The government of British Prime Minister Theresa May has been plunged into turmoil with the resignation of two senior Cabinet ministers in a deep split over her Brexit strategy.
The Foreign Secretary, Boris Johnson, quit on Monday, hours after the resignation late on Sunday night of the minister in charge of Brexit negotiations, David Davis. A third member of the government, Steve Baker, a junior minister in Davis' Department for Exiting the EU, also resigned.
Only three days ago, May appeared to have agreed a deal with her fractured Cabinet on the UK's post-Brexit relationship with the EU. That plan is now in tatters and her political future appears uncertain.
May appeared in Parliament on Monday afternoon to defend her plan, minutes after Downing Street confirmed the departure of Johnson. In her statement to MPs, May acknowledged the spilts in her government, saying of the ministers who quit: "We do not agree about the best way of delivering our shared commitment to honoring the result of the referendum."
The Prime Minister's latest political drama began late on Sunday night when Davis quit, declaring he could not support May's Brexit plan. He said it involved too close a relationship with the EU and gave only an illusion of control being returned to the UK after it left the EU.
"It seems to me we're giving too much away, too easily, and that's a dangerous strategy at this time," Davis said in a BBC radio interview Monday morning.
Johnson's resignation -- more perilous for May given his seniority in government -- came Monday afternoon local time, just before the Prime Minister was due to make a scheduled statement in Parliament. "This afternoon, the Prime Minister accepted the resignation of Boris Johnson as Foreign Secretary," a statement from Downing Street said. "His replacement will be announced shortly. The Prime Minister thanks Boris for his work."
The value of the British pound dropped on international markets after Johnson's announcement, having risen after the announcement Friday that a Cabinet deal on Brexit had been agreed.
The decision by Johnson, a former mayor of London, to back Brexit, was seen as crucial when the issue was taken to a referendum two years ago. He became a leading figure in the "Leave" campaign, cutting a charismatic figure as he painted a rosy picture of Britain's future outside the European Union.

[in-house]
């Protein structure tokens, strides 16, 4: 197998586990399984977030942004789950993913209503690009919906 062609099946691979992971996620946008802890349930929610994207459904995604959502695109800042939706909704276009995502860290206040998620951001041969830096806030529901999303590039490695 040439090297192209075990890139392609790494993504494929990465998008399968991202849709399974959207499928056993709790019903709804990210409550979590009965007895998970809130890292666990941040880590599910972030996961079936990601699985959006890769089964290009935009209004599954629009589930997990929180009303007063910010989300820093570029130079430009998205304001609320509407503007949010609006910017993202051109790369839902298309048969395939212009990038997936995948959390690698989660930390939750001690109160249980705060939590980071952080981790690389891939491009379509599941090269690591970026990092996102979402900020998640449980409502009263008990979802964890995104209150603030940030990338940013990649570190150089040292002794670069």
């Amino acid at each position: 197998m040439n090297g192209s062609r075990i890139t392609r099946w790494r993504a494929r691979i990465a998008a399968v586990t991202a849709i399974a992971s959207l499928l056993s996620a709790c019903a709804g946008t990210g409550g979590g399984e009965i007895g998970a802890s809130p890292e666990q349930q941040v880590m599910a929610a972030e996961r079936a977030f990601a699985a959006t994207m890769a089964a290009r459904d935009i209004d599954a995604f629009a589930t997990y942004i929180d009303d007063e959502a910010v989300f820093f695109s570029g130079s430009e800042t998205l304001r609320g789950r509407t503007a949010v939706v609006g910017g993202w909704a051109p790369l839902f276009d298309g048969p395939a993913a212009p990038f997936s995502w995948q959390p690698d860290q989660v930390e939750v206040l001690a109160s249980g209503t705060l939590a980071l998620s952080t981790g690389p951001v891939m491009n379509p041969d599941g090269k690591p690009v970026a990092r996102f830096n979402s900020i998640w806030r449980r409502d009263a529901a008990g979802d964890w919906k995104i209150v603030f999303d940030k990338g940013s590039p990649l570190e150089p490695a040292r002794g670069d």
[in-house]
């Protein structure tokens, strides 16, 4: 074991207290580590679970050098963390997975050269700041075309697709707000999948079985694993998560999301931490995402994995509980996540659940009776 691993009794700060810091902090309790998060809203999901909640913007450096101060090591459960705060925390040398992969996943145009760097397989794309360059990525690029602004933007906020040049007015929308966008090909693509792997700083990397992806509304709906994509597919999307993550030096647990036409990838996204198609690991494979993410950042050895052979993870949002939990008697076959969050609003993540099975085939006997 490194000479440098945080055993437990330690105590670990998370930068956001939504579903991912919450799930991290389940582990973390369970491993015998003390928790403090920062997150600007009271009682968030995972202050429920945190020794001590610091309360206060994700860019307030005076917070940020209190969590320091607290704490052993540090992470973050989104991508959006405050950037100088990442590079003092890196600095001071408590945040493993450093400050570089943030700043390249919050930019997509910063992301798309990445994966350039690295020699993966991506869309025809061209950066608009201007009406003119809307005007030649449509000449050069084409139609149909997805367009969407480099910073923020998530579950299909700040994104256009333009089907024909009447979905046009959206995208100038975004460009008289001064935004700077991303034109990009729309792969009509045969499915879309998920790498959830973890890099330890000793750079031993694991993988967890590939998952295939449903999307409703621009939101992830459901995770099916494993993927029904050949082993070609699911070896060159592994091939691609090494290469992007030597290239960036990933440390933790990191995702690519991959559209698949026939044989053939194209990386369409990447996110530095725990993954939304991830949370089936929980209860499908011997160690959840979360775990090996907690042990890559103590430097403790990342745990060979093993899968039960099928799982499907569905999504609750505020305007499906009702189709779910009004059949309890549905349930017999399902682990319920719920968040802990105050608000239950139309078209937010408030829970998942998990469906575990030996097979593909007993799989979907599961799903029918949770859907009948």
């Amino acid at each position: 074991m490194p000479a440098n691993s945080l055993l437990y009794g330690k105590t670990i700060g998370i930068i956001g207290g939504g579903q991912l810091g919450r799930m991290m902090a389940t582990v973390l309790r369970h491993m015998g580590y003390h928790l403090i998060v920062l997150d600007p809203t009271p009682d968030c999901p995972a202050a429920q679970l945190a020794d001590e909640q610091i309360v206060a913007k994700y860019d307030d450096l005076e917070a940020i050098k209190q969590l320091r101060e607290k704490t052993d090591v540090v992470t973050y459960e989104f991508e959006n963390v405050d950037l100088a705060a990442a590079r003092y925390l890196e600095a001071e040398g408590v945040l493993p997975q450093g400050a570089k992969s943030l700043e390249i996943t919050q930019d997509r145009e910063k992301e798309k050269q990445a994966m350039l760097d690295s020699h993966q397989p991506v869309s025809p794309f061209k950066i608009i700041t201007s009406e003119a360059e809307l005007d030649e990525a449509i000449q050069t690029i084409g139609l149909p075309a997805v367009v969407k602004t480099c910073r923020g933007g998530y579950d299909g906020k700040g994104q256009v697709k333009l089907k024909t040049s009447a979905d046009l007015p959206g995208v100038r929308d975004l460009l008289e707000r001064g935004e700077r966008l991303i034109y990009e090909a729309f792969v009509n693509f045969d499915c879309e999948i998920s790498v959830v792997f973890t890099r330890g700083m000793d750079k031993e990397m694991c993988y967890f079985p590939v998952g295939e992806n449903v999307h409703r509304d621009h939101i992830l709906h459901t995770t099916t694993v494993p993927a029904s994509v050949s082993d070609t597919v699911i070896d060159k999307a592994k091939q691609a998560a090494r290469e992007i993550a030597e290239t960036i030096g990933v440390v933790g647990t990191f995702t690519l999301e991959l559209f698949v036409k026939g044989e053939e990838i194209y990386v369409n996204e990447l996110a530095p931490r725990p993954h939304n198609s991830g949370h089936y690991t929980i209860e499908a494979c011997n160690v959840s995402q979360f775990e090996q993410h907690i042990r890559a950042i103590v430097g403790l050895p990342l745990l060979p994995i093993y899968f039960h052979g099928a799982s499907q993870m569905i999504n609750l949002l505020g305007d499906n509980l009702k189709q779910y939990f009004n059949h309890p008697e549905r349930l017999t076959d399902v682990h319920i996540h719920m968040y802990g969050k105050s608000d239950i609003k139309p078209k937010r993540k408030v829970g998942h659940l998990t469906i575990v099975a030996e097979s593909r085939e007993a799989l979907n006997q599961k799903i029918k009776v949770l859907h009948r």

But as Foreign Secretary in May's government, he was prone to gaffes and criticized for not being on top of his brief.
Opposition politicians were quick to capitalize on May's troubles. "This mess is all of the Prime Ministers own making," opposition Labour Party leader Jeremy Corbyn told lawmakers.
"Two secretaries of state have resigned and still we are no clearer as to what our future relationship with our nearest neighbors and biggest trading partners will be."
In her statement to Parliament, May attempted to give an impression of business as usual, saying she would present a detailed paper on Thursday on the UK government negotiating position for a post-Brexit relationship with the EU.
But in reality, she will be at the mercy of her party. Under Conservative Party rules, a leadership race could be triggered if at least 48 of her MPs declared their support for one. There was feverish speculation on Monday about May's prospects.
Long before the Brexit referendum and its aftermath, the Conservative Party was split on Europe, and May has struggled to unite the warring wings under her leadership.
An attempt to enlarge her parliamentary majority with a snap election -- that would have allowed her to sideline Euroskeptic Conservatives and pursue her own vision of Brexit -- ended in embarrassing failure.
May does not enjoy a majority in Parliament, and governs only with the support of the ten MPs of the Northern Irish Democratic Union Party (DUP).